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As Terry J. Lundgren, Macy’s CEO since 2003 and Chairman since 2004, readies himself to leave the company, he is hopeful that the venerable retailer can bounce back and show its resiliency like it so often has exhibited in the past.
Macy’s wants to be the premier omnichannel retailer focused on the customer experience and increased customer engagement. Jeff Gennette will succeed Lundgren as CEO in the first quarter of 2017.
During his time at Macy’s and his six years as CEO of Neiman Marcus before that, Lundgren has witnessed a series of setbacks that, he said during the company’s Feb. 21 fourth-quarter earnings call, seems to happen every five to seven years in the retail industry.
Lundgren said that 9/11 “was a tremendous hit to retail and it was written that consumer shopping habits changed forever and department stores were no longer relevant. Well, a few years after that, 2005, we were able to acquire The May Company and become the first national fashion department store in the United States and became the largest seller of most of the most-wanted brands in the country.”
And then 2008 came and “we all know what happened to consumer spending at that time,” Lundgren added. “We were hit very hard, but we made the needed adjustments, created a winning strategy, pulled together an incredibly talented team, and bounced back with consecutive winning streaks for five years in a row ending with growth, a period of five years of growing by $5 billion and a 14% EBITDA with 38 fewer stores than we began that period with. So, we did what we had to do. And now here we are seven years later and after 2008 and 2009 with another setback. And once again, we’re faced with challenges.”
Amid the concerns internally, Lundgren is confident because “so many of the people that are on our team have seen this movie, or some version of it, in the past and get excited about taking on that challenge. So, we anticipate that the challenging environment that we experienced in 2016 will continue, but we’re not standing still. We made a lot of strategic decisions this past year that are going to set us up well in 2017 and we're going to continue to fine tune our strategy and vision forward to get ourselves in a position to win in the future.”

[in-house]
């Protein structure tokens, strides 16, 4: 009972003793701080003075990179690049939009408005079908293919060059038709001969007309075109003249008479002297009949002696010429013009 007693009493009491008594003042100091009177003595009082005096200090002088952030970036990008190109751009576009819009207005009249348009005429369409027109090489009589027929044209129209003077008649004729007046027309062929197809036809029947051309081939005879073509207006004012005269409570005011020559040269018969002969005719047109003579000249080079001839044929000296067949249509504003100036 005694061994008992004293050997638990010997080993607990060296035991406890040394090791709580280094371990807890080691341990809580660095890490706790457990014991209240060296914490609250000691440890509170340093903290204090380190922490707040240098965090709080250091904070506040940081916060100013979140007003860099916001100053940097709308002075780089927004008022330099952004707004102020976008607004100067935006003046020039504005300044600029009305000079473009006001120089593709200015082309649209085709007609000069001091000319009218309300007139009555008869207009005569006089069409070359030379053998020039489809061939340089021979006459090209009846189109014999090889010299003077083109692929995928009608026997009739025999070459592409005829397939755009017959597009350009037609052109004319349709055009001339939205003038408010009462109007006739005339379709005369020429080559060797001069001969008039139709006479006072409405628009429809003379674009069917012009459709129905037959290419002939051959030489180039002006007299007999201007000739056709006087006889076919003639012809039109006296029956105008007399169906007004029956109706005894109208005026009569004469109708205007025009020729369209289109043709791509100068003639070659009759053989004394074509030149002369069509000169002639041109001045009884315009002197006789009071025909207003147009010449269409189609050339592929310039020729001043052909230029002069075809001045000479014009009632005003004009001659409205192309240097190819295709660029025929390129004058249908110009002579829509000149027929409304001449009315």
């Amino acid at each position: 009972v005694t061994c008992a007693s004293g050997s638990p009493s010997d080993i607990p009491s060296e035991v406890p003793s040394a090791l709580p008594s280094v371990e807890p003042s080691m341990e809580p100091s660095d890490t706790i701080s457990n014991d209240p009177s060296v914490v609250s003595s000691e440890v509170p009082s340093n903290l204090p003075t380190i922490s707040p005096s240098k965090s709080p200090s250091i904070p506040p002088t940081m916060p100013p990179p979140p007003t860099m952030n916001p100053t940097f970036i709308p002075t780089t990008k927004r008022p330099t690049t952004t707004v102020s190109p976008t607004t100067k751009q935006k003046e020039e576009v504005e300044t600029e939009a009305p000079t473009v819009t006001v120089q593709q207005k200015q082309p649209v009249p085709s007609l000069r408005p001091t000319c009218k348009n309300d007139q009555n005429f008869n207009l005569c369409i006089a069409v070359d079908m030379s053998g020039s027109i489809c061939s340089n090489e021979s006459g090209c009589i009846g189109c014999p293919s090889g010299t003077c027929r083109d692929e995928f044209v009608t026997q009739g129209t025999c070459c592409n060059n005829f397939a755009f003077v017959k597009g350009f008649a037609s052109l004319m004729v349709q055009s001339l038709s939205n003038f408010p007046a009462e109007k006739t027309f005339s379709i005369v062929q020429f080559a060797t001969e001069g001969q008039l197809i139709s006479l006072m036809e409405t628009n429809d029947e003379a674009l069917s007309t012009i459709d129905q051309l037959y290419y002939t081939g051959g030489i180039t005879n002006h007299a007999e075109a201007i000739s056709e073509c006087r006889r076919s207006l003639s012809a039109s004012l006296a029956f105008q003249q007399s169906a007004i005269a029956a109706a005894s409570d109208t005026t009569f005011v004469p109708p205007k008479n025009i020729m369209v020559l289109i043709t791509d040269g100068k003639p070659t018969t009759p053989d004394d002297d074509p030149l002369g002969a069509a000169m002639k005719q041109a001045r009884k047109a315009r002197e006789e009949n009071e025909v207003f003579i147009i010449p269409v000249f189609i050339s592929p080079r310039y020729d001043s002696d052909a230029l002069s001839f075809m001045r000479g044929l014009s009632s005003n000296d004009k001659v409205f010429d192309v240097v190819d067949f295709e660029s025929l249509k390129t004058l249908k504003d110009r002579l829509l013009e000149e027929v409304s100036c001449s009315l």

Lundgren believes Gennette is the right person to lead Macy’s comeback.
“Since his appointment as President of Macy’s three years ago, he’s taken on increasing responsibility for operating this company and done a great job,” Lundgren said of Gennette. “With Jeff as CEO, we have someone with deep knowledge of our business coupled with the vision and determination to reinvent Macy’s as we've done every other time when I've been told that our industry was no longer relevant.”
One of the things Gennette plans to do is make Macy’s a “significantly different retailer” in the future in the way the company operates and its approach to the marketplace. Given the fact that customer shopping preferences and patterns are evolving rapidly, Macy’s officials are doing more work than ever on data analytics to understand this evolution and ensure they are well positioned to serve customer needs in both the short- and long-term.”
Lundgren admitted that 2016 was not “the year we expected, nor hoped for, and we’re not happy at all with the 2.9% decline in comp store sales.”
But, Macy’s took significant strides in various areas.
“We completed a major restructuring of the entire organization and concluded a significant reduction in layers of management in the central organization and improvements in the field of store management structures,” Lundgren said. “These were big changes for us. I'm happy to see that our organization is settling in and learning to work with leaner teams and faster processes. We took bold steps towards streamlining of our portfolio with the closure of 66 stores. We plan to close approximately another 34 additional stores over the next few years. This will give us a healthy physical portfolio, one that complements our growing digital business.”
What’s more, Macy’s officials are confident about their digital investments, “which have created the best, or certainly one of the best, omnichannel experiences in the retail industry,” Lundgren noted. “But, we acknowledge that more experimentation with in-store technology and creative solutions for customers who are shopping in our physical stores is an opportunity for focused capital investments in 2017.”
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